Accurics, a provider of a platform for assessing the security of cloud computing environments, has published a report that finds that even once discovered, only 4% of issues reported in cloud production environments are addressed.
Based on research conducted using its platform and other public sources of data, the report also finds 90% of organizations allow privileged users to make configuration changes directly to a cloud infrastructure after it is deployed.
Issues such as open security groups, overly permissive identity access management (IAM) and exposed cloud storage services make up 67% of the most common cloud security issues being uncovered, according to the report.
The Accurics report echoes similar findings published by Unit 42, the cybersecurity arm of Palo Alto Networks, which found more than 199,000 templates have medium-to-high vulnerabilities in use on public clouds.
Accurics CEO Sachin Aggarwal said that as more organizations embrace infrastructure as code using tools such as Terraform, policy guardrails aren’t being put in place. More troubling still, security assessments seem to be few and far between. That’s especially problematic because cybercriminals now routinely probe every layer of the application stack looking vulnerabilities, he noted. In effect, cybercriminals are assessing cloud applications and infrastructure more frequently than IT teams.
Aggarwal said beyond making sure the appropriate guardrails are in place in terms of overall security posture, organizations need to have confidence in the DevOps processes being adopted. That doesn’t mean cybersecurity teams should put rules in place that slow that application development process down. Rather, tools that surface cybersecurity issues and then provide a method to automate the remediation of any vulnerabilities discovered need to be put in in the hands of IT professionals, he said.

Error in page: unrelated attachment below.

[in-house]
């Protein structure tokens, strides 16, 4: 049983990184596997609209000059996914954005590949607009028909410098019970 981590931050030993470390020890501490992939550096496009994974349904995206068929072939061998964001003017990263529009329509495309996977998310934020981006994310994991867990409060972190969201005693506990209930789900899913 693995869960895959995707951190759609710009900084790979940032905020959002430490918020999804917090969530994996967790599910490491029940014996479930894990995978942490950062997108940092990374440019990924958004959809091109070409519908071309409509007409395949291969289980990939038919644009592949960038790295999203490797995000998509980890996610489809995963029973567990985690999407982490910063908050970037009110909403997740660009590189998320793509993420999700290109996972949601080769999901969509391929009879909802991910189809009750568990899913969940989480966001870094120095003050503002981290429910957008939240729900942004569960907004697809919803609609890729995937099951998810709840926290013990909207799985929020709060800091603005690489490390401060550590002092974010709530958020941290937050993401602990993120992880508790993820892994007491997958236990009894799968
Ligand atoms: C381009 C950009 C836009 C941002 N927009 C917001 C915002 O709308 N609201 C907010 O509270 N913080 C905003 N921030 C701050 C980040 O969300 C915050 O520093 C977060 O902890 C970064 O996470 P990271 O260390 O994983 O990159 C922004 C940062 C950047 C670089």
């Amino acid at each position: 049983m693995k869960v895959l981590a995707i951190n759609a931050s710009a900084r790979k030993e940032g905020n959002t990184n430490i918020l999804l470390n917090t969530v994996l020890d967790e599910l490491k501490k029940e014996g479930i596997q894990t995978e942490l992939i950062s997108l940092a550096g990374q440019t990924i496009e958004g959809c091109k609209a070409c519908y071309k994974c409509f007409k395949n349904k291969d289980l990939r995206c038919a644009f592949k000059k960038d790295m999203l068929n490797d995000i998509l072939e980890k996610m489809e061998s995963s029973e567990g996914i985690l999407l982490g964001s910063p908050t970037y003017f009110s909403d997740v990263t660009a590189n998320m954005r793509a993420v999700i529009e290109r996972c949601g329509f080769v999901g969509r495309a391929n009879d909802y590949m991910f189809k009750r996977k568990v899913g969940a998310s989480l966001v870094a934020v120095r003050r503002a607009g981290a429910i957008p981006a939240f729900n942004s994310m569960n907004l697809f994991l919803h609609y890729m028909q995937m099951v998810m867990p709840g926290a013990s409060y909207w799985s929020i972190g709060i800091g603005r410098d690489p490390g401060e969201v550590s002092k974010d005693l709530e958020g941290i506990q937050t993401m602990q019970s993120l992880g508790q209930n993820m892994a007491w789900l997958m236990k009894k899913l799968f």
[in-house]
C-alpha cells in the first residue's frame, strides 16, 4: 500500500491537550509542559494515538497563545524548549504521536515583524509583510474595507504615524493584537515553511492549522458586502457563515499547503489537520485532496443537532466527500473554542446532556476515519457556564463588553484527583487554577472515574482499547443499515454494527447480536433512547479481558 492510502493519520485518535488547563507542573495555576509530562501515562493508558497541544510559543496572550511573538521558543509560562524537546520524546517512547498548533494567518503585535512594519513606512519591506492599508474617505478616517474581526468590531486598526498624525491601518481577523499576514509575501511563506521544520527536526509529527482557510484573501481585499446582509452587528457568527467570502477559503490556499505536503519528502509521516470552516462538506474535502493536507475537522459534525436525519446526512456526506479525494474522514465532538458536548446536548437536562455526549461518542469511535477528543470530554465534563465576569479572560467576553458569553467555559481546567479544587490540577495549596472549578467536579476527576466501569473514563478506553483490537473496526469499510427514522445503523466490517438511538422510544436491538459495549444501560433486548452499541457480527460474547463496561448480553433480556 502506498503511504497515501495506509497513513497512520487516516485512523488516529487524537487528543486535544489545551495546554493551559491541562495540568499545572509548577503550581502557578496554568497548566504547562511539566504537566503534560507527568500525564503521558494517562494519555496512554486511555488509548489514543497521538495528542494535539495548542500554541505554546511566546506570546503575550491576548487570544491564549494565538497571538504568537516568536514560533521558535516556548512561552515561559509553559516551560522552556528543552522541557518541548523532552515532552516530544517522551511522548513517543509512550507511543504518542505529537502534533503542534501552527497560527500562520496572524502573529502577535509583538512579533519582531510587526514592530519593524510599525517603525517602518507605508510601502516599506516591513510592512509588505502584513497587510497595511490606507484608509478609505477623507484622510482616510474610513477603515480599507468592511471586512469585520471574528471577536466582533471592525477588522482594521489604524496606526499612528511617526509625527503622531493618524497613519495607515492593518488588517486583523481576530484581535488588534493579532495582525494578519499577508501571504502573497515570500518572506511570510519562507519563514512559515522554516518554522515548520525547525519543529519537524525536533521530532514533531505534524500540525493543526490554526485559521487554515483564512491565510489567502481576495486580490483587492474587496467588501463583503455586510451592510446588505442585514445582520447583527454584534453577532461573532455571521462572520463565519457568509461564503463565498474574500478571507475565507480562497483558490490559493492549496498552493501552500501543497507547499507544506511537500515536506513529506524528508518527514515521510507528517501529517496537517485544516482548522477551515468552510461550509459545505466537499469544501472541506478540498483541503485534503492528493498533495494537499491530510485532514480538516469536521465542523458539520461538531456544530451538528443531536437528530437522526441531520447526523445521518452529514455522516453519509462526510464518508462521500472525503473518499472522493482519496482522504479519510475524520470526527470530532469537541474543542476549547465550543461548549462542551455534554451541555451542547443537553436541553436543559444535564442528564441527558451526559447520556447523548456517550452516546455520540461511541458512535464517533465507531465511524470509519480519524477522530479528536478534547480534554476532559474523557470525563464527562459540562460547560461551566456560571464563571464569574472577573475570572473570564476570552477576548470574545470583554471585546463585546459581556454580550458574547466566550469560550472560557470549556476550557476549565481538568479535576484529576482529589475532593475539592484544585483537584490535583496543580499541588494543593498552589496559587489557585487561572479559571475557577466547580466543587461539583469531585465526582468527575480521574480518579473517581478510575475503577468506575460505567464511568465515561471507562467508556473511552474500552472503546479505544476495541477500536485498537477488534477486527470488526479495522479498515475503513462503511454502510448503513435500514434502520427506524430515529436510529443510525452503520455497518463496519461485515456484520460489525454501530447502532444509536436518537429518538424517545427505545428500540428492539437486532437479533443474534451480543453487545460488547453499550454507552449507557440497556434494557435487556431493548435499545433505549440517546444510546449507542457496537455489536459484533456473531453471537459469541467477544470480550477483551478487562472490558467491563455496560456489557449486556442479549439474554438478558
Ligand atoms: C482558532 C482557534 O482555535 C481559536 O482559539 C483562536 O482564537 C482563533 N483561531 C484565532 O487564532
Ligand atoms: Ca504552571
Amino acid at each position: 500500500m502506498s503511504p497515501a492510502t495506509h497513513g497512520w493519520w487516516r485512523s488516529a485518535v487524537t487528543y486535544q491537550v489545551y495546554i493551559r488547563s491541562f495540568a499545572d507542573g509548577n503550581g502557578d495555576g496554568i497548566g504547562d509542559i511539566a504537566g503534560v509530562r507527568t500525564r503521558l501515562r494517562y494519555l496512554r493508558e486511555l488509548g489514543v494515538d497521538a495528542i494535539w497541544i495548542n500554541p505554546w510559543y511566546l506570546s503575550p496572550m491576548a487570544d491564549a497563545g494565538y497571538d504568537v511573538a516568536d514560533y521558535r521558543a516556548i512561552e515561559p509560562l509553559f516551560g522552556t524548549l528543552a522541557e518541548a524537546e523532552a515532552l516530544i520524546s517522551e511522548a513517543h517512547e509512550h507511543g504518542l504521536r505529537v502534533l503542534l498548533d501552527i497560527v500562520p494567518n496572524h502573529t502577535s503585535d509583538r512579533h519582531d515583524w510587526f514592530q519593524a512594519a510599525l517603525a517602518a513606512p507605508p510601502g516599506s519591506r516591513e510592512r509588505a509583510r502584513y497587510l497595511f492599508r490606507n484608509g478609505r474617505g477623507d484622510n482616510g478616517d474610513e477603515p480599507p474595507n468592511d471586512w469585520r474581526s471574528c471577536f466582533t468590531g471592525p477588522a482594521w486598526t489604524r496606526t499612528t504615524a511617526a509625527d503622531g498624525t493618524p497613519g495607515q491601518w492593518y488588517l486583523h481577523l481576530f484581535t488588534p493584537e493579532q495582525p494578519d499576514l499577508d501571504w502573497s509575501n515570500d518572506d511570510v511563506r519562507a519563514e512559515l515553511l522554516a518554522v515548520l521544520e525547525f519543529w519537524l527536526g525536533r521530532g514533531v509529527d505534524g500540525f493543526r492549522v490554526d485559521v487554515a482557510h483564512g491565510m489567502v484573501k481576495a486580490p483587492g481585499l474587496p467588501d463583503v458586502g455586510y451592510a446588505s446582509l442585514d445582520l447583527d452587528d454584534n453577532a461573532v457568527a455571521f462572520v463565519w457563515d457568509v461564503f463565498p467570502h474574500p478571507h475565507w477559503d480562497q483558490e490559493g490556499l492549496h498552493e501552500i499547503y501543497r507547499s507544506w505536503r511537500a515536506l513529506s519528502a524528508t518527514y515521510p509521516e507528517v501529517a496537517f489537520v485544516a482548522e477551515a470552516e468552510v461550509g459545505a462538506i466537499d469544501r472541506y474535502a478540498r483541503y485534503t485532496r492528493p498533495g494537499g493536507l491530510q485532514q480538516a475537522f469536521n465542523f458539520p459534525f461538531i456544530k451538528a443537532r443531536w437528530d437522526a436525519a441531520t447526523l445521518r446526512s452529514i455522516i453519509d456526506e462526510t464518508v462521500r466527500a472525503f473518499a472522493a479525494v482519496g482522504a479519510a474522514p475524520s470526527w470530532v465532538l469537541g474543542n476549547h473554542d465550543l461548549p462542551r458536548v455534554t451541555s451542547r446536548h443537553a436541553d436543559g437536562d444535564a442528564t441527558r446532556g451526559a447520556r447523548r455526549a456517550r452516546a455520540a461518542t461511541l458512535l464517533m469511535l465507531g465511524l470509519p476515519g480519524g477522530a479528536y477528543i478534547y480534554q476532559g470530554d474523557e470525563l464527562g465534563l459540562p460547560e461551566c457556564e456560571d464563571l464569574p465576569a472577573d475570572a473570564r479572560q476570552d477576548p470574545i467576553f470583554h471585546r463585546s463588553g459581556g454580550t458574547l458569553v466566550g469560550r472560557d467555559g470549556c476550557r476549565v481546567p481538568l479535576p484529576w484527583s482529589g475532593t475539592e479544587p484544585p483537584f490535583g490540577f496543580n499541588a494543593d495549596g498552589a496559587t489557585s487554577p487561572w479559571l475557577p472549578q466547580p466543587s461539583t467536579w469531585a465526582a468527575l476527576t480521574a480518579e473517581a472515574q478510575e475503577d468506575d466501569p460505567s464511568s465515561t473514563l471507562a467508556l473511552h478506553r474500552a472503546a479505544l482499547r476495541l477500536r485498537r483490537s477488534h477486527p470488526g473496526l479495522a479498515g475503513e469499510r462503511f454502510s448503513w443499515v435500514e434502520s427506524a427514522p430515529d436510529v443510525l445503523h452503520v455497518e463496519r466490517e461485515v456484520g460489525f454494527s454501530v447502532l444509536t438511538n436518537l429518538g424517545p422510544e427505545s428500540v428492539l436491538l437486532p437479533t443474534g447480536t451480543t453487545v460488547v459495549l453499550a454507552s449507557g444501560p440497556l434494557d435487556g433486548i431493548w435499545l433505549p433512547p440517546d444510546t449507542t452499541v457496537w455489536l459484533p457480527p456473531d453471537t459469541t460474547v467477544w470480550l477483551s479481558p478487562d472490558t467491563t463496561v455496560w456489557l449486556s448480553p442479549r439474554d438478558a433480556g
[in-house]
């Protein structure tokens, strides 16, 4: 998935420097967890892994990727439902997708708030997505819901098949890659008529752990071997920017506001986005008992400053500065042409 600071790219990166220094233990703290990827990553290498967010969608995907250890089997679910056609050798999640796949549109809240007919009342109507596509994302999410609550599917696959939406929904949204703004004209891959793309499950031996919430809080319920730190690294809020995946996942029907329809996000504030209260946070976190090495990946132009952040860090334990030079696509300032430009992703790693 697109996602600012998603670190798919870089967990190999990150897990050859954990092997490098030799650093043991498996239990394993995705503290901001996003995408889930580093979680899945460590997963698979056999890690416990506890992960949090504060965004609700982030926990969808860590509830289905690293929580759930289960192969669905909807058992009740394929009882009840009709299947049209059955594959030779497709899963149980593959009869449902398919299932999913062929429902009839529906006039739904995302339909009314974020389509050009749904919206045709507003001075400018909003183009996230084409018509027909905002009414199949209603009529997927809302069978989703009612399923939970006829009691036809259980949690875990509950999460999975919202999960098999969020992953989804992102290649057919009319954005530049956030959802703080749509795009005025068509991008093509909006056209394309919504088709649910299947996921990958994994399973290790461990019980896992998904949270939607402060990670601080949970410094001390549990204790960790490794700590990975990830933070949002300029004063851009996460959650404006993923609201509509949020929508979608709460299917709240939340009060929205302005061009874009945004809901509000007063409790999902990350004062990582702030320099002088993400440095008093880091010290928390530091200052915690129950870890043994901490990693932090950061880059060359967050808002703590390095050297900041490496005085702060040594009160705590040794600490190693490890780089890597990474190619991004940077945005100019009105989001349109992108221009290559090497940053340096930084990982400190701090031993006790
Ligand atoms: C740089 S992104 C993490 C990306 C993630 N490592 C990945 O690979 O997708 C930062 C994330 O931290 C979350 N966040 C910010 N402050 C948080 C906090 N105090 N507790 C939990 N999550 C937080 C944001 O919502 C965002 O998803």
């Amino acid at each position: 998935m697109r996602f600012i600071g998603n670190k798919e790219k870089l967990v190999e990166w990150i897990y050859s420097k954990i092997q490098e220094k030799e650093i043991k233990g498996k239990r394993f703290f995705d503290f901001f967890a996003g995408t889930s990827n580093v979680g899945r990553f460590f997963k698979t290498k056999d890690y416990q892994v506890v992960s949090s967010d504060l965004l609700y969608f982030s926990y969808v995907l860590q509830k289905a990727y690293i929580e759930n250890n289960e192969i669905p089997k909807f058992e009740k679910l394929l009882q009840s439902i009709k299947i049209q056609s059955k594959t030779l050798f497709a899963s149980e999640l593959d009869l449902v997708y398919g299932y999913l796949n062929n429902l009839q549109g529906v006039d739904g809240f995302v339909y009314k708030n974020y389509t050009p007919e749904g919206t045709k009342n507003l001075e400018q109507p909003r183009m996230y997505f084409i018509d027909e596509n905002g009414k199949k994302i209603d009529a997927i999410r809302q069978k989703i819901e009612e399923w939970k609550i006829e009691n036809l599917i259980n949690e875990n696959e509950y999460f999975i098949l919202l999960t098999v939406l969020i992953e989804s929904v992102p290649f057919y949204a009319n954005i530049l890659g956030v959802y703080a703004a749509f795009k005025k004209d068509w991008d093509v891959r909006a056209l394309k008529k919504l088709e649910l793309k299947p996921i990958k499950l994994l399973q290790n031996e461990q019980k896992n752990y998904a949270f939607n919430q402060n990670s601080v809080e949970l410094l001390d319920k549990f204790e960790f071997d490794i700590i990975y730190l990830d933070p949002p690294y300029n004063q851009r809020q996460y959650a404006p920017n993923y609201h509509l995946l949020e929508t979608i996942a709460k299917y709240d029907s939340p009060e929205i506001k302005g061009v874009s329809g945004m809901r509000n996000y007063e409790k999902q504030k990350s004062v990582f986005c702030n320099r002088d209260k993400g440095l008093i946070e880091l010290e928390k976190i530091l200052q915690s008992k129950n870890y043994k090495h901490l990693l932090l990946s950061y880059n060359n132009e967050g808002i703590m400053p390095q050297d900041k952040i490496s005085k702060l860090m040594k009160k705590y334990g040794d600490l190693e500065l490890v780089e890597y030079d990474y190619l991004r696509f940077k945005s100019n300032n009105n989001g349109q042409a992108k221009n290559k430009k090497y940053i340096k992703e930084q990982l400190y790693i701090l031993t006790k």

The challenge organizations face is the processes that are employed to secure on-premises IT environments largely don’t translate well to highly dynamic cloud computing environments that assume a shared responsibility approach to IT. Public clouds are obviously popular with DevOps teams that can programmatically invoke resources on demand. However, those teams generally don’t have much cybersecurity expertise. Too often, DevOps teams assume cybersecurity tasks are being handled by a cloud service provider. Of course, the cloud service provider is only securing the services they provide. Any configuration issue is not their responsibility.
The result is as more changes are made to the IT environment, the more likely that mistakes will be made. Catching all those issues without the aid of tools is an unreasonable expectation for any IT organization, much less a DevOps team that may be working beyond the purview of the rest of the IT organization.
No one sets out to create a cybersecurity issue. But in the rush to deploy or update an application it’s easy to overlook a cybersecurity issue. The goal should be to eliminate as many of those mistakes as possible before they are ever made. However, as long as humans are involved, there will be errors. So the next most important thing is to be able to correct those mistakes as quickly as possible without having to disrupt the entire IT environment.